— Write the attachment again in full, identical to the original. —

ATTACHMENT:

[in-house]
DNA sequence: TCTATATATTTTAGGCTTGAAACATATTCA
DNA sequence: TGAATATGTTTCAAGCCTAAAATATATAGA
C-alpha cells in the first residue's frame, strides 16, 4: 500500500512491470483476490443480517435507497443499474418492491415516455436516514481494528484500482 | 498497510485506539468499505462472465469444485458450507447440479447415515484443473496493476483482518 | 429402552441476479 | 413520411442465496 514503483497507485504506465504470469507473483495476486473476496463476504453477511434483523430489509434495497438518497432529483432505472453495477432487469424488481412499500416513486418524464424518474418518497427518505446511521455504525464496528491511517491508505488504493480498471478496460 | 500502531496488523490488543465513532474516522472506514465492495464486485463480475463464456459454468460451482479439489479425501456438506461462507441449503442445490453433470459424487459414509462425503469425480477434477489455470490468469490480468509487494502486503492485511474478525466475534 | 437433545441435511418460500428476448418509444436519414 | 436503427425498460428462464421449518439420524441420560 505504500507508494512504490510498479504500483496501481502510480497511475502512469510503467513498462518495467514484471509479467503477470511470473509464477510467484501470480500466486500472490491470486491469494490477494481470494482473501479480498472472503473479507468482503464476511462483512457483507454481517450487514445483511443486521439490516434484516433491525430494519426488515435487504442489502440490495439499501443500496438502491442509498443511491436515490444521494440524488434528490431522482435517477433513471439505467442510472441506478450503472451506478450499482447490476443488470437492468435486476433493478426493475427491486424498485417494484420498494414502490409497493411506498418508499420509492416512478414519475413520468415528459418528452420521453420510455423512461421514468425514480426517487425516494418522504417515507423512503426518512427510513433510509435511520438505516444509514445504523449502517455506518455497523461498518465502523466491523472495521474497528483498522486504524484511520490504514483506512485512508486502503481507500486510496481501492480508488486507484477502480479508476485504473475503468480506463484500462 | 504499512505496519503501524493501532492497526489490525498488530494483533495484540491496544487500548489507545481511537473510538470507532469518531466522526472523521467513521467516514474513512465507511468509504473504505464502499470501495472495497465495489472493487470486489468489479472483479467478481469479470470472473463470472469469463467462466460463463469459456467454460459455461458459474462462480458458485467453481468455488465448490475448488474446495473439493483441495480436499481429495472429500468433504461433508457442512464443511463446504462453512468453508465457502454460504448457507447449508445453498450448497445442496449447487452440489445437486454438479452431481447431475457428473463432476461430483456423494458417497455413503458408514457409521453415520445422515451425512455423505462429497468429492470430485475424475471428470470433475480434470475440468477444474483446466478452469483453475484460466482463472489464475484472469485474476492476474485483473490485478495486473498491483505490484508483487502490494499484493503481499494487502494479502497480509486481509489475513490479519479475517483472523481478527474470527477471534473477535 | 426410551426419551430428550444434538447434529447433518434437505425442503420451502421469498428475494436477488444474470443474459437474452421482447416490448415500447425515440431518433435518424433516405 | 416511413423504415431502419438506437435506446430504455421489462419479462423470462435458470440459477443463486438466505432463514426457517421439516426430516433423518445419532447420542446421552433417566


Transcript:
[in-house]
DNA sequence: TCTATATATTTTAGGCTTGAAACATATTCA
DNA sequence: TGAATATGTTTCAAGCCTAAAATATATAGA
C-alpha cells in the first residue's frame, strides 16, 4: 500500500512491470483476490443480517435507497443499474418492491415516455436516514481494528484500482 | 498497510485506539468499505462472465469444485458450507447440479447415515484443473496493476483482518 | 429402552441476479 | 413520411442465496 514503483497507485504506465504470469507473483495476486473476496463476504453477511434483523430489509434495497438518497432529483432505472453495477432487469424488481412499500416513486418524464424518474418518497427518505446511521455504525464496528491511517491508505488504493480498471478496460 | 500502531496488523490488543465513532474516522472506514465492495464486485463480475463464456459454468460451482479439489479425501456438506461462507441449503442445490453433470459424487459414509462425503469425480477434477489455470490468469490480468509487494502486503492485511474478525466475534 | 437433545441435511418460500428476448418509444436519414 | 436503427425498460428462464421449518439420524441420560 505504500507508494512504490510498479504500483496501481502510480497511475502512469510503467513498462518495467514484471509479467503477470511470473509464477510467484501470480500466486500472490491470486491469494490477494481470494482473501479480498472472503473479507468482503464476511462483512457483507454481517450487514445483511443486521439490516434484516433491525430494519426488515435487504442489502440490495439499501443500496438502491442509498443511491436515490444521494440524488434528490431522482435517477433513471439505467442510472441506478450503472451506478450499482447490476443488470437492468435486476433493478426493475427491486424498485417494484420498494414502490409497493411506498418508499420509492416512478414519475413520468415528459418528452420521453420510455423512461421514468425514480426517487425516494418522504417515507423512503426518512427510513433510509435511520438505516444509514445504523449502517455506518455497523461498518465502523466491523472495521474497528483498522486504524484511520490504514483506512485512508486502503481507500486510496481501492480508488486507484477502480479508476485504473475503468480506463484500462 | 504499512505496519503501524493501532492497526489490525498488530494483533495484540491496544487500548489507545481511537473510538470507532469518531466522526472523521467513521467516514474513512465507511468509504473504505464502499470501495472495497465495489472493487470486489468489479472483479467478481469479470470472473463470472469469463467462466460463463469459456467454460459455461458459474462462480458458485467453481468455488465448490475448488474446495473439493483441495480436499481429495472429500468433504461433508457442512464443511463446504462453512468453508465457502454460504448457507447449508445453498450448497445442496449447487452440489445437486454438479452431481447431475457428473463432476461430483456423494458417497455413503458408514457409521453415520445422515451425512455423505462429497468429492470430485475424475471428470470433475480434470475440468477444474483446466478452469483453475484460466482463472489464475484472469485474476492476474485483473490485478495486473498491483505490484508483487502490494499484493503481499494487502494479502497480509486481509489475513490479519479475517483472523481478527474470527477471534473477535 | 426410551426419551430428550444434538447434529447433518434437505425442503420451502421469498428475494436477488444474470443474459437474452421482447416490448415500447425515440431518433435518424433516405 | 416511413423504415431502419438506437435506446430504455421489462419479462423470462435458470440459477443463486438466505432463514426457517421439516426430516433423518445419532447420542446421552433417566